It is generally accepted among health services researchers that the United States outspends all other high-income countries in terms of healthcare, yet Americans have been dying at younger ages than their peers in the majority of high-income countries for many years. However, many questions and misconceptions remain about what accounts for this paradox. A report released in January by the National Academy of Sciences, entitled, “U.S. Health in the International Perspective: Shorter Lives, Poorer Health,” tackles this problematic puzzle in a comprehensive and systematic comparison of the United States and 16 other peer countries in the Organisation for Economic Co-Operation and Development (OECD). Among the many analyses and tables included in the report, several striking findings emerge:
- Life Expectancy: In 2007, life expectancy for U.S. males was 3.7 fewer years than men in Switzerland, the top-performing country. Similarly, the difference in life expectancy between females in the U.S. and Japan was 5.2 years. Even worse—this difference has been growing (especially for women) for the last three decades.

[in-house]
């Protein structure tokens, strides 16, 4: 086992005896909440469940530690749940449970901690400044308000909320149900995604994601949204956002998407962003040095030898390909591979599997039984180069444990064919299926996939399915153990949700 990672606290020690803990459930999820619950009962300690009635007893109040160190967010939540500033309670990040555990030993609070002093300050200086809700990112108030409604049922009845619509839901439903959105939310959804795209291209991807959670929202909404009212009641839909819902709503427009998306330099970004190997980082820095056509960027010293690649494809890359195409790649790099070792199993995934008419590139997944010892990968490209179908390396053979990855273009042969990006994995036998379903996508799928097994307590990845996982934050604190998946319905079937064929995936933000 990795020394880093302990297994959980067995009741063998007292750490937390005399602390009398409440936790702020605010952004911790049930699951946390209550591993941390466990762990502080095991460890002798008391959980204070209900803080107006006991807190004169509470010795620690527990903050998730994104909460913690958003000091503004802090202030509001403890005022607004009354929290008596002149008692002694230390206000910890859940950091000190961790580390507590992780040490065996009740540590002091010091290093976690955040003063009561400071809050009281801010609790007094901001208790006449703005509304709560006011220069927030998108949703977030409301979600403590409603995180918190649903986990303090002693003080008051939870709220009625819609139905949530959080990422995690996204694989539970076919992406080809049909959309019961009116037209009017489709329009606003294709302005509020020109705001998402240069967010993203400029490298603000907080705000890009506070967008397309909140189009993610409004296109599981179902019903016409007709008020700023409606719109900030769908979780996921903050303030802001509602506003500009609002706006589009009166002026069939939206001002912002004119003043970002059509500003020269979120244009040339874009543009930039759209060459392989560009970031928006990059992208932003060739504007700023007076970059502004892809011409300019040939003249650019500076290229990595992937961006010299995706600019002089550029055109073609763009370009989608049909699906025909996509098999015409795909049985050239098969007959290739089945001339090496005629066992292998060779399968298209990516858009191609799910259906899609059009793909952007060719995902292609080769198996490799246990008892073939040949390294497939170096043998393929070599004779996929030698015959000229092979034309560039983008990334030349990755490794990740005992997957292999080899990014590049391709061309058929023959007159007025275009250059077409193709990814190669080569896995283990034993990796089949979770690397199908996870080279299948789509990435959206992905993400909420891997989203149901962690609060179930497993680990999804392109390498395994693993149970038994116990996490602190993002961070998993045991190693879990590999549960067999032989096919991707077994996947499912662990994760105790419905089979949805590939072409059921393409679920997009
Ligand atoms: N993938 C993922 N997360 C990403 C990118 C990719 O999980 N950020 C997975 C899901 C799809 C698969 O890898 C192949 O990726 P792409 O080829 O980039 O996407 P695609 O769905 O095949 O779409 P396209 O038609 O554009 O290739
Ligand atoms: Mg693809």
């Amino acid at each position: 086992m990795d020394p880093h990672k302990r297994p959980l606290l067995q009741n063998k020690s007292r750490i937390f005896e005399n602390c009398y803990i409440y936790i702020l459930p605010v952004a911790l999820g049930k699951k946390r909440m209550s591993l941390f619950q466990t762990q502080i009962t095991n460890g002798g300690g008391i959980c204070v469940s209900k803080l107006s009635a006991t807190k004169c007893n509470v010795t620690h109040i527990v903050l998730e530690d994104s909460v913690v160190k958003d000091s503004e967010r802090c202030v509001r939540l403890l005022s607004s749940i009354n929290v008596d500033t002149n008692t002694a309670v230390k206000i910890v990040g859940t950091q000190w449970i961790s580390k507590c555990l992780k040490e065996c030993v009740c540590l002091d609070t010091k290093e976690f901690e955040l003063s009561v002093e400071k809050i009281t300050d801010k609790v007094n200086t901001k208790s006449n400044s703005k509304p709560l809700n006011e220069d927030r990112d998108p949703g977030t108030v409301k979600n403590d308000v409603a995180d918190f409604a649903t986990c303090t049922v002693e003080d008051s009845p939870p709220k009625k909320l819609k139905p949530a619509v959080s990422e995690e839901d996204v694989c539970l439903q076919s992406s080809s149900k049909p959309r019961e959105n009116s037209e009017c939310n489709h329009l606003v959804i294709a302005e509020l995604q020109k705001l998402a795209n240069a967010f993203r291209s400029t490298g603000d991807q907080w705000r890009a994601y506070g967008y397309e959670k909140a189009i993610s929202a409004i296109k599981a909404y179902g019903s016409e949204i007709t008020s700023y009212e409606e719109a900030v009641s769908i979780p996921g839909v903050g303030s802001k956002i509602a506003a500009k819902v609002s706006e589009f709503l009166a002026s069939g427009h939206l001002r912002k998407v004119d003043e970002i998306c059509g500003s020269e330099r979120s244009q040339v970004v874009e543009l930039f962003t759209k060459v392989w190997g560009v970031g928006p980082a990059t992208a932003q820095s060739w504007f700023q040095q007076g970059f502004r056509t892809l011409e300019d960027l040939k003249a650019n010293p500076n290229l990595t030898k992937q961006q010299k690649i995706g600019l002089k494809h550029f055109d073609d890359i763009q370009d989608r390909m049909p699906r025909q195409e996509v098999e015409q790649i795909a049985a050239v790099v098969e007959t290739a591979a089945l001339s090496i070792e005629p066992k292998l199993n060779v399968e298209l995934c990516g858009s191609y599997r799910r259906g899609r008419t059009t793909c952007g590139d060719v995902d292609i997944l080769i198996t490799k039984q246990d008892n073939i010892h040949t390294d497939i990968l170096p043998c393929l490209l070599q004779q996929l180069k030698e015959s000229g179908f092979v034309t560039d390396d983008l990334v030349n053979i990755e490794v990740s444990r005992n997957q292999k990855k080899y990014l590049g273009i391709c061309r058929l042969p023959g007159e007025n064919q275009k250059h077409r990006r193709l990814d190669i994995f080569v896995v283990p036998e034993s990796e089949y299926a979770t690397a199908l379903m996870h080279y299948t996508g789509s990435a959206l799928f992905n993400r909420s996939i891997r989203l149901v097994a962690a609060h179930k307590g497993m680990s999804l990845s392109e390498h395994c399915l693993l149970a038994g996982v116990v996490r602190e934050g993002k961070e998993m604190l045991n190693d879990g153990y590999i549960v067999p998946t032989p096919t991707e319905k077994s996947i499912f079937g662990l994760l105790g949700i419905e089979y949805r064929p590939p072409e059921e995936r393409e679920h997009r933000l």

- Pervasive and Widespread Disadvantage: All age groups under 75 were affected, and the health disadvantage was observed for multiple diseases, biological and behavioral risk factors, and injuries (e.g. even advantaged Americans--those who are white, insured, college-educated or upper income--are in worse health than their respective OECD peers).
- Nine Specific Problem Areas: Birth outcomes, injuries and homicides, adolescent pregnancy and sexually transmitted infections, HIV and AIDS, drug-related mortality, obesity and diabetes, heart disease, chronic lung disease and disability are all areas where Americans as a group fare worse in health outcomes in comparison to other OECD countries.
- “Return on investment”: The United States spends twice as much per capita on healthcare compared to the median per capita spending for all OECD countries (in 2009, the United States spent $7,690 per capita vs. the median of $3,223). Specifically, healthcare spending accounted for 17.9 percent of the U.S. gross domestic product in 2010.
- Researchers, national research agencies, and international research entities partner to harmonize data collected worldwide to align outcomes/indicators and standardize data collection methodologies (e.g. NIH and the National Center for Health Statistics partnering with the World Health Organization)
- Research-funding agencies support the development of more refined analytic methods and innovative study designs for cross-national research.
- Research-funding agencies fund a coordinated portfolio of research devoted to further understanding interplay of factors contributing to the U.S. health disadvantage and identifying potential solutions.